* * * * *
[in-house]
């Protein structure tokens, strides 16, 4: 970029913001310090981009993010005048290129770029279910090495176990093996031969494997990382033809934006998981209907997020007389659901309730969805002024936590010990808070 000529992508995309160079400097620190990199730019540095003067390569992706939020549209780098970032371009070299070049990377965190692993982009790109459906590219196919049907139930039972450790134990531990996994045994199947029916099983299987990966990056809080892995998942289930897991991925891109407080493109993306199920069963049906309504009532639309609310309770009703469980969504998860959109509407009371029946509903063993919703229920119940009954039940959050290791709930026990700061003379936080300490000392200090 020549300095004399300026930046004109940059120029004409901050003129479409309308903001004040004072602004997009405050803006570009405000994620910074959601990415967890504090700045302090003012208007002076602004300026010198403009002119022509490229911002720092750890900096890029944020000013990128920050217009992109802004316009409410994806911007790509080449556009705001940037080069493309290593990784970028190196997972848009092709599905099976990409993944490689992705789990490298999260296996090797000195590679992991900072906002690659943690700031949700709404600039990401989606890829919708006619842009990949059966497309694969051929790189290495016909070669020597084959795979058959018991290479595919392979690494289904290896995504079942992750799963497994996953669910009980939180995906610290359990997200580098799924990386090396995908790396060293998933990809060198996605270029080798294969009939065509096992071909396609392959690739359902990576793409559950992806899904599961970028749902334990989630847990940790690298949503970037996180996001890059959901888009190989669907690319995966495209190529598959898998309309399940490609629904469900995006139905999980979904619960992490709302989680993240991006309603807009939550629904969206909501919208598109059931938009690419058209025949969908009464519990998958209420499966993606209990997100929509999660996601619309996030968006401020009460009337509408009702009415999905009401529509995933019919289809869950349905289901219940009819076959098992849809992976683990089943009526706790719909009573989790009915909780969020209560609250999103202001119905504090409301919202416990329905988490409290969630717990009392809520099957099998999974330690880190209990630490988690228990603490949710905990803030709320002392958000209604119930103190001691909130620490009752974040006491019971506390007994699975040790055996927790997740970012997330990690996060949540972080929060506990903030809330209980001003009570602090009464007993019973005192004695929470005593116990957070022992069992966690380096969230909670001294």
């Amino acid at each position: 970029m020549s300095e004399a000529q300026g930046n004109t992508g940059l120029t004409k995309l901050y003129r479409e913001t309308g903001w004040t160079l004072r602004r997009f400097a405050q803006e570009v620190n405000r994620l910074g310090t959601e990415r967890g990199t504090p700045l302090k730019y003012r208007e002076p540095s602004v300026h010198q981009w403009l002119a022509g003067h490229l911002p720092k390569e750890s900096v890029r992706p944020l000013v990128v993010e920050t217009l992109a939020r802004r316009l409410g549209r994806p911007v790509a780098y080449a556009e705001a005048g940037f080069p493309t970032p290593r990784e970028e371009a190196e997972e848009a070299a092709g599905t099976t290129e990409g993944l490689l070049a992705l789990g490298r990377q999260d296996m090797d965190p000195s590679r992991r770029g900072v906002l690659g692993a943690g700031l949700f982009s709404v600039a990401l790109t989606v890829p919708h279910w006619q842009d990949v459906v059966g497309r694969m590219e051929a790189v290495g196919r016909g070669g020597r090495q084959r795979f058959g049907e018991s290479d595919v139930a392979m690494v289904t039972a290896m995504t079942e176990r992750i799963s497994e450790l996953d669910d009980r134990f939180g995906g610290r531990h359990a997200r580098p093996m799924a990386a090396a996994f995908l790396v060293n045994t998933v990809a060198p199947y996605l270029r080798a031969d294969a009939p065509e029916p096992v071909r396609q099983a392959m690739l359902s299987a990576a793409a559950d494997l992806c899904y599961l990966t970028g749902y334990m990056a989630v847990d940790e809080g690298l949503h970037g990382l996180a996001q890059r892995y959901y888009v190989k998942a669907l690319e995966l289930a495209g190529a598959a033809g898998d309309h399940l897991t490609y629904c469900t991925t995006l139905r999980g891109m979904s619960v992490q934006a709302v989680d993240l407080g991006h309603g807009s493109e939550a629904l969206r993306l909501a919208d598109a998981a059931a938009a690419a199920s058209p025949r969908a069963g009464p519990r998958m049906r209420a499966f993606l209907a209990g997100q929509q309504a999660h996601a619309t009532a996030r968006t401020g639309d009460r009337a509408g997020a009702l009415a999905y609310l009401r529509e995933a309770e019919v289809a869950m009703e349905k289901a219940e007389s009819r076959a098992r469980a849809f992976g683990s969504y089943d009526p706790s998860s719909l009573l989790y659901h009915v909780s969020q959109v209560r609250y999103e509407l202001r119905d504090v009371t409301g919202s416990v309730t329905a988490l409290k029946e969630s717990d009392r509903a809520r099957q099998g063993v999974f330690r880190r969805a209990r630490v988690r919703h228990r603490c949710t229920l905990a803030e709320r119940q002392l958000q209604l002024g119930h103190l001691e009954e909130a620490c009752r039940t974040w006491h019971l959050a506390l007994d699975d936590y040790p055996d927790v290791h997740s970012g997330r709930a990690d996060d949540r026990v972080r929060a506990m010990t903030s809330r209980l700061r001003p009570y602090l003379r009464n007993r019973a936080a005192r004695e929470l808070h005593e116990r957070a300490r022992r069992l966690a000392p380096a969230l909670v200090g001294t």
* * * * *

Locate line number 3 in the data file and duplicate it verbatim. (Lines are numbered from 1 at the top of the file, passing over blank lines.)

């Amino acid at each position: 970029m020549s300095e004399a000529q300026g930046n004109t992508g940059l120029t004409k995309l901050y003129r479409e913001t309308g903001w004040t160079l004072r602004r997009f400097a405050q803006e570009v620190n405000r994620l910074g310090t959601e990415r967890g990199t504090p700045l302090k730019y003012r208007e002076p540095s602004v300026h010198q981009w403009l002119a022509g003067h490229l911002p720092k390569e750890s900096v890029r992706p944020l000013v990128v993010e920050t217009l992109a939020r802004r316009l409410g549209r994806p911007v790509a780098y080449a556009e705001a005048g940037f080069p493309t970032p290593r990784e970028e371009a190196e997972e848009a070299a092709g599905t099976t290129e990409g993944l490689l070049a992705l789990g490298r990377q999260d296996m090797d965190p000195s590679r992991r770029g900072v906002l690659g692993a943690g700031l949700f982009s709404v600039a990401l790109t989606v890829p919708h279910w006619q842009d990949v459906v059966g497309r694969m590219e051929a790189v290495g196919r016909g070669g020597r090495q084959r795979f058959g049907e018991s290479d595919v139930a392979m690494v289904t039972a290896m995504t079942e176990r992750i799963s497994e450790l996953d669910d009980r134990f939180g995906g610290r531990h359990a997200r580098p093996m799924a990386a090396a996994f995908l790396v060293n045994t998933v990809a060198p199947y996605l270029r080798a031969d294969a009939p065509e029916p096992v071909r396609q099983a392959m690739l359902s299987a990576a793409a559950d494997l992806c899904y599961l990966t970028g749902y334990m990056a989630v847990d940790e809080g690298l949503h970037g990382l996180a996001q890059r892995y959901y888009v190989k998942a669907l690319e995966l289930a495209g190529a598959a033809g898998d309309h399940l897991t490609y629904c469900t991925t995006l139905r999980g891109m979904s619960v992490q934006a709302v989680d993240l407080g991006h309603g807009s493109e939550a629904l969206r993306l909501a919208d598109a998981a059931a938009a690419a199920s058209p025949r969908a069963g009464p519990r998958m049906r209420a499966f993606l209907a209990g997100q929509q309504a999660h996601a619309t009532a996030r968006t401020g639309d009460r009337a509408g997020a009702l009415a999905y609310l009401r529509e995933a309770e019919v289809a869950m009703e349905k289901a219940e007389s009819r076959a098992r469980a849809f992976g683990s969504y089943d009526p706790s998860s719909l009573l989790y659901h009915v909780s969020q959109v209560r609250y999103e509407l202001r119905d504090v009371t409301g919202s416990v309730t329905a988490l409290k029946e969630s717990d009392r509903a809520r099957q099998g063993v999974f330690r880190r969805a209990r630490v988690r919703h228990r603490c949710t229920l905990a803030e709320r119940q002392l958000q209604l002024g119930h103190l001691e009954e909130a620490c009752r039940t974040w006491h019971l959050a506390l007994d699975d936590y040790p055996d927790v290791h997740s970012g997330r709930a990690d996060d949540r026990v972080r929060a506990m010990t903030s809330r209980l700061r001003p009570y602090l003379r009464n007993r019973a936080a005192r004695e929470l808070h005593e116990r957070a300490r022992r069992l966690a000392p380096a969230l909670v200090g001294t």